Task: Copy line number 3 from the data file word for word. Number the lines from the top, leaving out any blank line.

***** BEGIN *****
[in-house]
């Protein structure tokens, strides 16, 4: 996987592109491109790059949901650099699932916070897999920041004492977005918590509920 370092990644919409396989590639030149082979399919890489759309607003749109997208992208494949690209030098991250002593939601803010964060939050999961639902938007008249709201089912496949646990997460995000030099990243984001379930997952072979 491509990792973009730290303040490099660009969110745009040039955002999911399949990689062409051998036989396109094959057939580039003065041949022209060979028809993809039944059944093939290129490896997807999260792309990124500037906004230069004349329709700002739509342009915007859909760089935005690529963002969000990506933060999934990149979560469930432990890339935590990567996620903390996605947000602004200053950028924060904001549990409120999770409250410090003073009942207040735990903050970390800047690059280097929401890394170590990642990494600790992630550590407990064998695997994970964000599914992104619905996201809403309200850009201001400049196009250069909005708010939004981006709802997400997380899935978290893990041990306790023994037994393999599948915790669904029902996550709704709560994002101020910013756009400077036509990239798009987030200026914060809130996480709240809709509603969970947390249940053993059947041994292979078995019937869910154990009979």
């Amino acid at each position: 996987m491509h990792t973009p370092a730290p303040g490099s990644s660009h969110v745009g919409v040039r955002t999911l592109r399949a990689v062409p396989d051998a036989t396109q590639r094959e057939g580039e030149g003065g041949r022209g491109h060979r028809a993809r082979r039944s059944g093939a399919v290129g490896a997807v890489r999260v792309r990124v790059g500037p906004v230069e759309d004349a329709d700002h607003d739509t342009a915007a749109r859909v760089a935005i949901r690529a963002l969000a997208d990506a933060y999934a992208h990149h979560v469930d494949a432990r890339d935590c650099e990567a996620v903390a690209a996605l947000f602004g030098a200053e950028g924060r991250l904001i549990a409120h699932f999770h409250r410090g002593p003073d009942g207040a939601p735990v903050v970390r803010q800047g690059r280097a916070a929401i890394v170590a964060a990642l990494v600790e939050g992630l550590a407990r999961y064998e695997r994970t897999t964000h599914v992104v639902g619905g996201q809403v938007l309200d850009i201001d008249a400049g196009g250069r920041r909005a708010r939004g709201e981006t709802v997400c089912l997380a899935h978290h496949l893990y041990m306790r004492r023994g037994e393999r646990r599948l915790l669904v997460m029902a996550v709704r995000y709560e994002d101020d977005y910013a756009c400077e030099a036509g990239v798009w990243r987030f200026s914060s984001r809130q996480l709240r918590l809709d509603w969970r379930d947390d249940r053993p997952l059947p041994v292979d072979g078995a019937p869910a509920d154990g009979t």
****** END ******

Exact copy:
């Amino acid at each position: 996987m491509h990792t973009p370092a730290p303040g490099s990644s660009h969110v745009g919409v040039r955002t999911l592109r399949a990689v062409p396989d051998a036989t396109q590639r094959e057939g580039e030149g003065g041949r022209g491109h060979r028809a993809r082979r039944s059944g093939a399919v290129g490896a997807v890489r999260v792309r990124v790059g500037p906004v230069e759309d004349a329709d700002h607003d739509t342009a915007a749109r859909v760089a935005i949901r690529a963002l969000a997208d990506a933060y999934a992208h990149h979560v469930d494949a432990r890339d935590c650099e990567a996620v903390a690209a996605l947000f602004g030098a200053e950028g924060r991250l904001i549990a409120h699932f999770h409250r410090g002593p003073d009942g207040a939601p735990v903050v970390r803010q800047g690059r280097a916070a929401i890394v170590a964060a990642l990494v600790e939050g992630l550590a407990r999961y064998e695997r994970t897999t964000h599914v992104v639902g619905g996201q809403v938007l309200d850009i201001d008249a400049g196009g250069r920041r909005a708010r939004g709201e981006t709802v997400c089912l997380a899935h978290h496949l893990y041990m306790r004492r023994g037994e393999r646990r599948l915790l669904v997460m029902a996550v709704r995000y709560e994002d101020d977005y910013a756009c400077e030099a036509g990239v798009w990243r987030f200026s914060s984001r809130q996480l709240r918590l809709d509603w969970r379930d947390d249940r053993p997952l059947p041994v292979d072979g078995a019937p869910a509920d154990g009979t």